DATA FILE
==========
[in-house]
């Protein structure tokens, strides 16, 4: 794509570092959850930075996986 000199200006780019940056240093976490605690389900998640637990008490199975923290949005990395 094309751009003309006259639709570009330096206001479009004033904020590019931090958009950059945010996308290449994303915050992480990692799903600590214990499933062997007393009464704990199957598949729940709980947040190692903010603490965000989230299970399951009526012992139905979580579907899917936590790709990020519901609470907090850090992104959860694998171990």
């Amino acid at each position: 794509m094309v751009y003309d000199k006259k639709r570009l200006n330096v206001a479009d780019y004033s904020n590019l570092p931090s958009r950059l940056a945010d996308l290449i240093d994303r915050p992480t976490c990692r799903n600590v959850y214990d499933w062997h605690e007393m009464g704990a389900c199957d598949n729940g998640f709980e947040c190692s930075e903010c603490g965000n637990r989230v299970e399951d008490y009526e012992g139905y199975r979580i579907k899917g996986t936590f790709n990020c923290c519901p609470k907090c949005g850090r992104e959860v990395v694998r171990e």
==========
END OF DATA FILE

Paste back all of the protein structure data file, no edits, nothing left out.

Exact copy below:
[in-house]
């Protein structure tokens, strides 16, 4: 794509570092959850930075996986 000199200006780019940056240093976490605690389900998640637990008490199975923290949005990395 094309751009003309006259639709570009330096206001479009004033904020590019931090958009950059945010996308290449994303915050992480990692799903600590214990499933062997007393009464704990199957598949729940709980947040190692903010603490965000989230299970399951009526012992139905979580579907899917936590790709990020519901609470907090850090992104959860694998171990």
């Amino acid at each position: 794509m094309v751009y003309d000199k006259k639709r570009l200006n330096v206001a479009d780019y004033s904020n590019l570092p931090s958009r950059l940056a945010d996308l290449i240093d994303r915050p992480t976490c990692r799903n600590v959850y214990d499933w062997h605690e007393m009464g704990a389900c199957d598949n729940g998640f709980e947040c190692s930075e903010c603490g965000n637990r989230v299970e399951d008490y009526e012992g139905y199975r979580i579907k899917g996986t936590f790709n990020c923290c519901p609470k907090c949005g850090r992104e959860v990395v694998r171990e």